I have a very difficult situation with a controlling person and they mainly control with talking all the time and constantly questioning even the words I use and the prayers I pray. (“We shouldn’t pray for that!”) They ridicule some things I say even when their information is just flat wrong. They lead a weekly Bible study and they’re involved in prison ministries, which both are good, but I’m just feeling so overwhelmed and overshadowed by her temperament, being told my her that my temperament is unbiblical. This is so demoralizing, and I’d like to lovingly confront her, but I can never get a word in edgewise. I’d hate to leave the prison ministry–although I’m aware that there are several good ones out there, so I could get involved in a different one. I’m thankful that you’ve written this piece to give me some perspective on it. I wish my friend would read it; but, even if she did, she’d selectively quote certain Scriptures that find fault with it. And yes, I do know that there are Biblical principles and Scriptures that speak against someone who lords it over another, and that we’re supposed to accept one another as God in Christ has accepted us. Such a hard challenge.

    • Greetings, and thank you for your post. There is certainly a place for constructive criticism which should lead to loving correction; but this is different than the controlling criticism that only seeks to tear another person down for personal advantage. When Scripture is abused, and there is no love, then the criticism is not beneficial. It has been my experience over the years that arrogant people rarely see their own faults, but are constantly aware of the faults of others, and seek to use those faults against them. In the past I’ve tried to speak to the controlling person, but I rarely have I seen any change, as that requires humility. In the end I wind up leaving the relationship. I still love and pray for that person, but I also realize that a close relationship is not possible. I pray God gives you wisdom and courage.

  4. Anonymous says:

    Hello Steven, I found your help while desperately looking for some answers. I am a newly wed (2years) with a baby. My father in law is a local pastor. My husband and I remain in an ongoing battle of marital interference (I know the heart of this is our marriage) by his parents. They want to be involved with just about every decision we make- and when we make decisions together, they are constantly trying to debate them or express their disapproval via passive aggression (these are generally personal preferences). They try to dictate how much time we see them (we already see them every week and every holiday) and act as if we are being ‘unloving’ if we don’t invite them over more often. I feel completely suffocated from all of this. We have zero privacy as a new family. We have tried to lovingly talk to them about our needs. We have told them how much we love them but would really love their help in supporting us, our marriage, and our new little family by encouraging us to make decisions together. We’ve discussed that we love them but we also have a very busy life outside of them, but that we still make them a priority over anyone else (even my parents). I am constantly texted, called, and reminded how badly they miss my daughter (1 or 2 days after seeing her at times!!!) they disrespect and undermine our wishes for our child and our marriage and almost discourage my husband when he asks my opinion ex: “you need to do what YOU want to do ‘son’ (always ridiculously emphasizing the YOU as in him, not me). My husband has recognized this as a real problem- we have created boundaries for ourselves and our child to orotect our marriage and her from this…. It seems to still be a source of awful anxiety in our home…, advice???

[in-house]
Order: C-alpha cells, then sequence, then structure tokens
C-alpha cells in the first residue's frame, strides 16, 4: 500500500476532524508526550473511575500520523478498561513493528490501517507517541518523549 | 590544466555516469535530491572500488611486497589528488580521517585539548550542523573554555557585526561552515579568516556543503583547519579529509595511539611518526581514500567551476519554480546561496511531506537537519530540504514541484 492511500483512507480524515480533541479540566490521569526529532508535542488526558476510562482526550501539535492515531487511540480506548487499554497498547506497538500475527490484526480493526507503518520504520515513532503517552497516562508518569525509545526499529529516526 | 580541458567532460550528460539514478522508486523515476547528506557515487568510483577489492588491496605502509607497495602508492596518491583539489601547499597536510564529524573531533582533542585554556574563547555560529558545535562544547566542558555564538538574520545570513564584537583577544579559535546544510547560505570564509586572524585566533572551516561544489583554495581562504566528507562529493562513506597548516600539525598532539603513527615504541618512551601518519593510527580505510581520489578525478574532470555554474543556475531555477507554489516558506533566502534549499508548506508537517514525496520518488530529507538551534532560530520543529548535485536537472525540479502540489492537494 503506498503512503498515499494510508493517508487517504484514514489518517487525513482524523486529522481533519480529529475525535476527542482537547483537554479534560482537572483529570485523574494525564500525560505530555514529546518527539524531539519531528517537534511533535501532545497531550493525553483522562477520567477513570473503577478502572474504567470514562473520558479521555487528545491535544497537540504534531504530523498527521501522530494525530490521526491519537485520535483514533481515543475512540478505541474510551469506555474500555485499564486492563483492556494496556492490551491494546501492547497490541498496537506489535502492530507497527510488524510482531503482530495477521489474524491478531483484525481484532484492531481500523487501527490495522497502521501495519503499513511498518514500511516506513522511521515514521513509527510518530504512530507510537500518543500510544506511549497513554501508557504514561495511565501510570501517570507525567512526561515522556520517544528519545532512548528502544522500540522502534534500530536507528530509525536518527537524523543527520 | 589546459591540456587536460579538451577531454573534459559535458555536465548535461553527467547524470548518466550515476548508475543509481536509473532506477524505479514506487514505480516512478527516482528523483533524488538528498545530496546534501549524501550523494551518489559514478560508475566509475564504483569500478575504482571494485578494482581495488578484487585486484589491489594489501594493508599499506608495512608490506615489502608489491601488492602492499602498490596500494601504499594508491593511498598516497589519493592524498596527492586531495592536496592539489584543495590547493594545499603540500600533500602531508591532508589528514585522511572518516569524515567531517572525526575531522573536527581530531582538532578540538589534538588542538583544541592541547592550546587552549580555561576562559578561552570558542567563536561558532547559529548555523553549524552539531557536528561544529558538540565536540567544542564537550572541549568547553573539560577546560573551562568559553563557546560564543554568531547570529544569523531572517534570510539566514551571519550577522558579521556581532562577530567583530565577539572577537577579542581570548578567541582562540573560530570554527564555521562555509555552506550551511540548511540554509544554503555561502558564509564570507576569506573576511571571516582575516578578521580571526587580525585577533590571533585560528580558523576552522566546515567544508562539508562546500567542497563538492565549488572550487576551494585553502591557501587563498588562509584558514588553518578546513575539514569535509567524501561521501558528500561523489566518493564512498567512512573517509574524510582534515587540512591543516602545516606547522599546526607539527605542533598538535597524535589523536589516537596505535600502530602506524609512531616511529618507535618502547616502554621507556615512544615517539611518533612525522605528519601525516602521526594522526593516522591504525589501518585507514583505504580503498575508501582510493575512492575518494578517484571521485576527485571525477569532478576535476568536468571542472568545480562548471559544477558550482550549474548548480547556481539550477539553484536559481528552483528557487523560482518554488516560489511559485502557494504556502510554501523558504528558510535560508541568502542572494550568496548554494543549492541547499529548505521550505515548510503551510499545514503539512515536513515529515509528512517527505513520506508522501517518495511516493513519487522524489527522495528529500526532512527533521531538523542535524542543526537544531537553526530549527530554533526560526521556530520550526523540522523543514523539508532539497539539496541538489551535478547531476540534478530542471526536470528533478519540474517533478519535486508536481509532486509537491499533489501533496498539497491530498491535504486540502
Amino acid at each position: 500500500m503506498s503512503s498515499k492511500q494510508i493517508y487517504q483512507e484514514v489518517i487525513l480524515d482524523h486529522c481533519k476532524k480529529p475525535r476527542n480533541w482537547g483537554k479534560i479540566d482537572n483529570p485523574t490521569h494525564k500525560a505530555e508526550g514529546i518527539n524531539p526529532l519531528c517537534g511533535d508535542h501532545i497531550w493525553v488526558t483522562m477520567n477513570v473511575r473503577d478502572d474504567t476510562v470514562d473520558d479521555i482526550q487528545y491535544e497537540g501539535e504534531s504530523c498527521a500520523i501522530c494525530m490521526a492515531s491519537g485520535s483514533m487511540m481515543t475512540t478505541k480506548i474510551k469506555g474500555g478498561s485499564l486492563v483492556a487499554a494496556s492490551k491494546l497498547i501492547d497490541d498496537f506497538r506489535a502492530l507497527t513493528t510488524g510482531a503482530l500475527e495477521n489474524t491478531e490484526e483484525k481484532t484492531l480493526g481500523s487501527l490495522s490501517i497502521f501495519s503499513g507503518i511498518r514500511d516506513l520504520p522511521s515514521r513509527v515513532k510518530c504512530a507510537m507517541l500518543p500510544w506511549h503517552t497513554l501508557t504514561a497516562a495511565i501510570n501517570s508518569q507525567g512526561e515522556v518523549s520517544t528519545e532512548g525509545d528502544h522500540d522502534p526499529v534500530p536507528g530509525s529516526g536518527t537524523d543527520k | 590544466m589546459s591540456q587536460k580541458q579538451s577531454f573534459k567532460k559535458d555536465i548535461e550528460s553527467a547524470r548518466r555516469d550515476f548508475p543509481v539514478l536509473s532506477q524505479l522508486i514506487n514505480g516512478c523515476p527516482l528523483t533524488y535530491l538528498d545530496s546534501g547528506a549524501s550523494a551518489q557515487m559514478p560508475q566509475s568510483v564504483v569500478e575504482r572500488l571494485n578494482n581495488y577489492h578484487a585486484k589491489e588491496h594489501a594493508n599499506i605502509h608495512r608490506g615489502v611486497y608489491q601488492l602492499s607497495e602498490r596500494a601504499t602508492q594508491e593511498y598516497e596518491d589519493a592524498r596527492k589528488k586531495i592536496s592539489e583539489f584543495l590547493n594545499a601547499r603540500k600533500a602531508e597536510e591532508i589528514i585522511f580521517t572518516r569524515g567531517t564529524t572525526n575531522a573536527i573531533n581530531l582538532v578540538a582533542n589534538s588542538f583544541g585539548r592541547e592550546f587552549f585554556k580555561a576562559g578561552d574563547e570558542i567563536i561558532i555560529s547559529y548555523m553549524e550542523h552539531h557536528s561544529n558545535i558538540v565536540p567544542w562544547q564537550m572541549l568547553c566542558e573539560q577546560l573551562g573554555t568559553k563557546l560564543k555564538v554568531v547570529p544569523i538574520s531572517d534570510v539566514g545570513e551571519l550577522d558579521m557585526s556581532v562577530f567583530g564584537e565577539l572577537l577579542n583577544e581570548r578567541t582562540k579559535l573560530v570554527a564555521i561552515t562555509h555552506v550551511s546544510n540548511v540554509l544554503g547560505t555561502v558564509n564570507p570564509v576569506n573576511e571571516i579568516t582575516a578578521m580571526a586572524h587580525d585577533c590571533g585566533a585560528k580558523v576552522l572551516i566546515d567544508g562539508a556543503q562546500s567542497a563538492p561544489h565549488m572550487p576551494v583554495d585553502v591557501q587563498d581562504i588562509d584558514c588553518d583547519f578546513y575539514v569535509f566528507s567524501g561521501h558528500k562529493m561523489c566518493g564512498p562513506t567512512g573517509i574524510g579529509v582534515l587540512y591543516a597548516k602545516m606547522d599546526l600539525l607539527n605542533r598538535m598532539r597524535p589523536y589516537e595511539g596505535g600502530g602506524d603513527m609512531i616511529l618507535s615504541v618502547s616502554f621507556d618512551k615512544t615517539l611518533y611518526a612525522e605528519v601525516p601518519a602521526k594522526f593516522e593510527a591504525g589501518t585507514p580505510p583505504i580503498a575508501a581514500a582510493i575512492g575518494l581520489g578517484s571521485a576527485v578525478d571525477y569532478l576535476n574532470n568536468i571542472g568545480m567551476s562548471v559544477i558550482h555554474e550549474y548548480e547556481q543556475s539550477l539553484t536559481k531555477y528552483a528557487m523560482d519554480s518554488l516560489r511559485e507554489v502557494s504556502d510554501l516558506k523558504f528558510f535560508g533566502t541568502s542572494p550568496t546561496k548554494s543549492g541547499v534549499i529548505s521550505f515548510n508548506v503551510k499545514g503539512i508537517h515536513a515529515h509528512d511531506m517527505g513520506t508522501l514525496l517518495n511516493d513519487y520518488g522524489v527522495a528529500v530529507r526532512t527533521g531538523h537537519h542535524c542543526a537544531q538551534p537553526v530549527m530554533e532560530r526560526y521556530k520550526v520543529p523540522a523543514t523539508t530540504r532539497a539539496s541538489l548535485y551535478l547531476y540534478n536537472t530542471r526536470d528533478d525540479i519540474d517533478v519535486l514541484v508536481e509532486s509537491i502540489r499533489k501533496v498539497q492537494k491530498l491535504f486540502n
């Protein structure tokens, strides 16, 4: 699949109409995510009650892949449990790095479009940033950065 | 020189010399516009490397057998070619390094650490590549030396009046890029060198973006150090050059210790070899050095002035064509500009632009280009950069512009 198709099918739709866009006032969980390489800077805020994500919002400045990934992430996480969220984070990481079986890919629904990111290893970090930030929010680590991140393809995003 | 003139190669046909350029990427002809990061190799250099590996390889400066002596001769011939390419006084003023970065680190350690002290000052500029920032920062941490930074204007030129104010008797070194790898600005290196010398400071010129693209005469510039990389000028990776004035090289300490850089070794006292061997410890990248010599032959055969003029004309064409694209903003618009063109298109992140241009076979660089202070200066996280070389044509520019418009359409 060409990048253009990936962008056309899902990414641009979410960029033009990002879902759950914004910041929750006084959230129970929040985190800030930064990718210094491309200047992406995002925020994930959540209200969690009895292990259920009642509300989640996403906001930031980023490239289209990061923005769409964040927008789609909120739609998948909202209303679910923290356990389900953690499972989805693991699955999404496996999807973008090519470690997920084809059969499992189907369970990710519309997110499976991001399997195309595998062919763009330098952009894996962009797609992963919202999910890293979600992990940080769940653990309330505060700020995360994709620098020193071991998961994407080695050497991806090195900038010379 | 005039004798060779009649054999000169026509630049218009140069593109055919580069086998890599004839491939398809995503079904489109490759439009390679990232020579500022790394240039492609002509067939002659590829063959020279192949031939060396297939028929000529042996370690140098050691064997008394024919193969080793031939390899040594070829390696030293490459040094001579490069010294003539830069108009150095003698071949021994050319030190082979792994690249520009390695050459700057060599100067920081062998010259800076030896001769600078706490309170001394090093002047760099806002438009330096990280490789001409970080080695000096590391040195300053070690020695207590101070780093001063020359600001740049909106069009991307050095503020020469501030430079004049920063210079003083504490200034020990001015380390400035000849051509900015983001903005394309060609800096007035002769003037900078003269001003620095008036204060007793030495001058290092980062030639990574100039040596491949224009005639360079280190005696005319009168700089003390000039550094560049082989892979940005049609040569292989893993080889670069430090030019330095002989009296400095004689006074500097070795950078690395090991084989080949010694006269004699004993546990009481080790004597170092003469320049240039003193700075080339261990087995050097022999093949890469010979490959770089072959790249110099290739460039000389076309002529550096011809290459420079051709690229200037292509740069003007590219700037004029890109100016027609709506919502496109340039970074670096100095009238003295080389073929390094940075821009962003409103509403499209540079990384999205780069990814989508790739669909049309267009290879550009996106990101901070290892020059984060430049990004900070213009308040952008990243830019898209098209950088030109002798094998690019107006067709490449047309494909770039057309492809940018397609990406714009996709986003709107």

• Greetings. It sounds like you’re already making good choices. Working with your husband is the right way to handle the matter; together as a team. Establishing boundaries is good, maintaining them is always the challenge. You’ll just need to stay the course and keep reminding them about your wishes, while at the same time not pushing them out of your life altogether. Some people we can distance ourselves from, while others we cannot. I have family and co-workers that I have to deal with from day to day, and it’s an ongoing challenge for me to learn and apply biblical commands and principles to the situation. God sometimes allows us to face difficulties to develop our Christian character. I know I’ve prayed many times for God to take away a certain problem in my life, and He says, “no” (see 2 Cor. 12:7-10). When this happens, we must do our best to live by faith and trust God. Here’s a short article (http://wp.me/p3bc4W-K4) and video that may prove helpful (https://www.youtube.com/watch?v=ktvceeV39AA).

      I pray you find some help in your situation.

      Steven

  5. Beth J. says:

    What would you do about a controlling pastor who micro-manages his staff? I recently started working with a pastor who has taken on all of my duties as a secretary. I do the work as I always have (for the last ten years) and he changes everything after I leave for the day. It isn’t that my work is bad. He just wants control.

    • Hello Beth. Thank you for your comment. Lord knows there are many controlling pastors in the world. I’ve worked for a few of them myself. I’ve learned to view them, and others, as an opportunity to grow spiritually. To live by grace, to apply biblical wisdom, to show love to the undeserving, and to model the virtue of humility. The following links may prove helpful to you:

      https://thinkingonscripture.com/2016/10/17/living-by-grace/
      https://thinkingonscripture.com/2013/08/10/biblical-wisdom/
      https://thinkingonscripture.com/2013/02/23/love-your-enemies/
      https://thinkingonscripture.com/2014/06/12/the-virtue-of-humility/

      God knows your struggle, and He has the answer for your difficulty in His word. Perhaps the following Scripture reference will be helpful: